After registration, you receive a materials list with “required” and recommended resources both listed. Long story short, whatever you don’t already have you can probably get on various websites dedicated to Chinese medicine. The only exception is dried Chinese herbs. Anyone with a grocery store with a bulk section should be able to acquire some simple Chinese herbs without trouble. I will also be delivering information about how to find them online, and will mentor individual students who are having trouble locating materials.
Regardless, there shouldn’t be hugely significant materials costs. You could probably get away with spending less than $20 total for all the materials in the course. If you went crazy, you could spend more than $300!
What’s the flow of the course? What are the integration weeks?
Each element listed on the sales page represents one week, including the modules and the integration weeks. Thus, the 10 week timeframe (6 modules and 4 integration weeks). The first two modules are foundational, and will get you ready for the rest of the material in the course. After that point, there is an integration week where folks can continue to gather their materials, process the foundational information, ask questions in the forums and on the mentorship call, and generally get excited to start engaging with the herbs on a sensory level. That’s what integration weeks are for – just a way to slow down, take stock of what you’ve learned, and figure out if you’ve got any questions.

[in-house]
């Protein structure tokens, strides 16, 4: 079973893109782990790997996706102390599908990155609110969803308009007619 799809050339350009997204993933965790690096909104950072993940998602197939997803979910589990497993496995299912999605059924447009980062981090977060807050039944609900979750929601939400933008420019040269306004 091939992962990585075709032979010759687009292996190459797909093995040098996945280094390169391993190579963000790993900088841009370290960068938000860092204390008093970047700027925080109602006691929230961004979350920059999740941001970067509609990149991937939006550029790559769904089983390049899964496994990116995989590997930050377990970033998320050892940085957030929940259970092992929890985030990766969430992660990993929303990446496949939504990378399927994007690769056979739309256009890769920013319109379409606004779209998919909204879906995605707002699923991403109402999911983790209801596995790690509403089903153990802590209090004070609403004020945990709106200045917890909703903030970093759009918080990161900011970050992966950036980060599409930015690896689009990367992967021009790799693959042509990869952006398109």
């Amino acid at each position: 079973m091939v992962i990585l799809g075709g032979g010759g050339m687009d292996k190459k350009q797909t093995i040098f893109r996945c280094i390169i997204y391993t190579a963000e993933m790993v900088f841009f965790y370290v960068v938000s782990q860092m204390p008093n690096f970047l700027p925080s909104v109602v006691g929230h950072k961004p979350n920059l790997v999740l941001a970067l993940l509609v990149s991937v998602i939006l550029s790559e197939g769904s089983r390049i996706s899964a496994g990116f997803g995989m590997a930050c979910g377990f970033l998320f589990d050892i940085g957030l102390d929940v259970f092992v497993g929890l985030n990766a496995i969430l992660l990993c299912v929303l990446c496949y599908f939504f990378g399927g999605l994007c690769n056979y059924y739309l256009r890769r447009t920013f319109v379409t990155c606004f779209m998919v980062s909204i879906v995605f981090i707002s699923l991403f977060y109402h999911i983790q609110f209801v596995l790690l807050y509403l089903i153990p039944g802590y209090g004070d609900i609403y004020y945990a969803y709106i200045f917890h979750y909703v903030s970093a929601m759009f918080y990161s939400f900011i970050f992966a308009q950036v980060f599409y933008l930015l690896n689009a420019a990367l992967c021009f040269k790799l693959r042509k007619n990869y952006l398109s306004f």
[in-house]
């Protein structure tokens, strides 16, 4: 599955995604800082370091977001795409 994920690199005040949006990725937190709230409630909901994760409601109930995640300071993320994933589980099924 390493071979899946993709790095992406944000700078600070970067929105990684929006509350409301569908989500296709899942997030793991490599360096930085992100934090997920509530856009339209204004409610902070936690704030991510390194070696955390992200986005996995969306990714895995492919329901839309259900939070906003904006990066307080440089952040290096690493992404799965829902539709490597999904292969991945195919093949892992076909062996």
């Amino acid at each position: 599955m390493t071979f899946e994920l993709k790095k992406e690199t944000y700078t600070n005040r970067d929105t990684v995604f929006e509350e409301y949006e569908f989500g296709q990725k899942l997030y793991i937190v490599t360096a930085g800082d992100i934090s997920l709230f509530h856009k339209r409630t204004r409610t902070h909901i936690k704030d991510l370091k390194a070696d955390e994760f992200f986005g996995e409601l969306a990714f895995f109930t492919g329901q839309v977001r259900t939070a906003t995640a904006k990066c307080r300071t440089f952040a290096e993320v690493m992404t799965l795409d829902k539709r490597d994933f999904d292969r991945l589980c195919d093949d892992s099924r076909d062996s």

The remaining modules will take you step-by-step through the sensory part of the relational model, expanding on various theories & practices, and helping you grow more deeply connected to these plants that are the most incredible medicine on the planet. Integration weeks are dispersed throughout, particularly in places where I have learned students need more time.
During the flow of the class, students will be creating a project by doing individual exercises, and at the end of that time will have a close, personal relationship with a particular Chinese herb as well as having internalized a method for engaging with any medicinal substance they choose in the future. They will also be perfectly poised to move into the next, more symbolism and text-focused, part of the Shennong method in the second stage of the course (coming in 2012).
Do I have to be present for the modules at a particular time? I live in a different time zone and am worried I won’t be able to attend!
As I said above, the course is self-paced, so being in a different time zone should not be a problem. I will be offering various times for mentorship calls so that everyone has a chance to be “live” on the line to ask their questions and interact.
Is the course taught from a particular standpoint? Do you bash other ways of practice than your own?